|Year : 2019 | Volume
| Issue : 3 | Page : 185-187
Why investing in public health is so critical
Jai Prakash Narain
Former Regional Adviser and Director at World Health Organisation, Regional Office for South-East Asia, New Delhi, India
|Date of Submission||28-Jun-2019|
|Date of Acceptance||26-Jul-2019|
|Date of Web Publication||20-Sep-2019|
Dr. Jai Prakash Narain
F-20A, Hauz Khas Enclave, New Delhi - 110 016
Source of Support: None, Conflict of Interest: None
|How to cite this article:|
Narain JP. Why investing in public health is so critical. Indian J Community Med 2019;44:185-7
Today, public health in India is at the crossroads. This fact is widely recognized by all stakeholders including those dealing with policy- as well as lawmakers. In fact, a former minister in the central government famously stated in 2012 that India's public health system has collapsed. More unfortunate situation, however, is that in spite of this prevailing knowledge and understanding of the importance of public health, not much has been done to alter or improve the situation.
Not only public health remains neglected from policy and resource point of view, even the concept of public health is not understood properly by the decision makers nor by the public at large. It is not surprising, therefore, that public health infrastructure remains woefully weak and overstretched to the limit. The most critical bottleneck being the lack of human resource or public health workforce, especially in rural areas where the majority of India's population lives.
What exactly is public health and why is it important? Often defined as the science and art of preventing disease and promoting the health of people, public health is fundamental for prolonging and improving quality of life including of those at the bottom of the population pyramid., The three overarching principles of public health as described are protecting populations from risks and dangers to health by addressing modifiable determinants of health such as ensuring safety of food, water, physical, and social environment; addressing equity meaning that no one is denied life-saving health interventions or services of quality on the basis of his/her social, economic status or geographic location; and focusing on wellness or disease prevention in a population or a community. Clinical medicine, on the other hand, focuses on a patient already suffering from a disease condition.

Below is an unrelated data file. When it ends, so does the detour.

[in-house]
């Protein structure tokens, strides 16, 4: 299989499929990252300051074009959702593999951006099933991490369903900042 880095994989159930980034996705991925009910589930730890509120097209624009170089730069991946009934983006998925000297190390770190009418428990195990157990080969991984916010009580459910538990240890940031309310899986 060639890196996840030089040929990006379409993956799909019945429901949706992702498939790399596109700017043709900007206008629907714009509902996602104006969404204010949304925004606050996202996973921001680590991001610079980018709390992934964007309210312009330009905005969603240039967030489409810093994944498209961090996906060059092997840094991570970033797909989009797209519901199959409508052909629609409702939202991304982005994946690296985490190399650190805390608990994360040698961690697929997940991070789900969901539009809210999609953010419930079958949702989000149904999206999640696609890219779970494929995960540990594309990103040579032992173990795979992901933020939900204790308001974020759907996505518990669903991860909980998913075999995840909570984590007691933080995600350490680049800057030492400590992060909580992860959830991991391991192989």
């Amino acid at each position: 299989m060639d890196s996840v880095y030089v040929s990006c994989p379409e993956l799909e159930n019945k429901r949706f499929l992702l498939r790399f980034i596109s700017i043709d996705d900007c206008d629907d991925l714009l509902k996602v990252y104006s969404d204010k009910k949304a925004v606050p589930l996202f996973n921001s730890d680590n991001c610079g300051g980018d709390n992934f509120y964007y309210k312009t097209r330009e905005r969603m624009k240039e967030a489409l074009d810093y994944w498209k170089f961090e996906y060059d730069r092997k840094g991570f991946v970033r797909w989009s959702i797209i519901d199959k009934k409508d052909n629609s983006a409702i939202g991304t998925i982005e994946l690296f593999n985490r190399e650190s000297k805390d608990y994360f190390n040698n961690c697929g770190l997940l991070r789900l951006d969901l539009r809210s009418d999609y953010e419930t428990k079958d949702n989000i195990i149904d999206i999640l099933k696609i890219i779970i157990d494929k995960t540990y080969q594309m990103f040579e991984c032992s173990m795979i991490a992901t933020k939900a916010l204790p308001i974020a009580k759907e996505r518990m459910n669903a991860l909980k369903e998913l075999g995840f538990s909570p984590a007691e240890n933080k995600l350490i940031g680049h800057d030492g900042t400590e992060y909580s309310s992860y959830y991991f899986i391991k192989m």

As defined by the World Health Organization (WHO), health means the attainment of physical, mental, and social well-being and not merely the absence of disease or infirmity, and like the WHO, the core functions of public health include providing leadership on matters critical to health; shaping research agenda and dissemination of valuable knowledge; setting norms and standards and promoting and monitoring their implementation; articulating ethical- and evidence-based policy options; and monitoring the health situation and assessing health trend. Public health is, in fact, a public good. For example, strong public health capacity prevents or contains outbreaks of communicable diseases. These outbreaks have a potential to amplify into epidemics or pandemics and destroy the fragile economies of the developing countries. It goes without saying that economic development can be the result of improvements in the public health, and hence, investing in public health shall not only improve the quality of health but also boost the economy. In that sense, a strong public health is a facilitator of human development.
Challenges facing public health today
In spite of much progress made over the past decades in life expectancy and gradual reduction in infant mortality, numerous health challenges still confront India. The country is experiencing demographic, environmental, and an epidemiological transition, where along with unfinished agenda of infectious diseases, populations are also faced with the effects of chronic noncommunicable diseases such as cardiovascular diseases, diabetes, cancer, and chronic pulmonary diseases which are now the leading causes of death.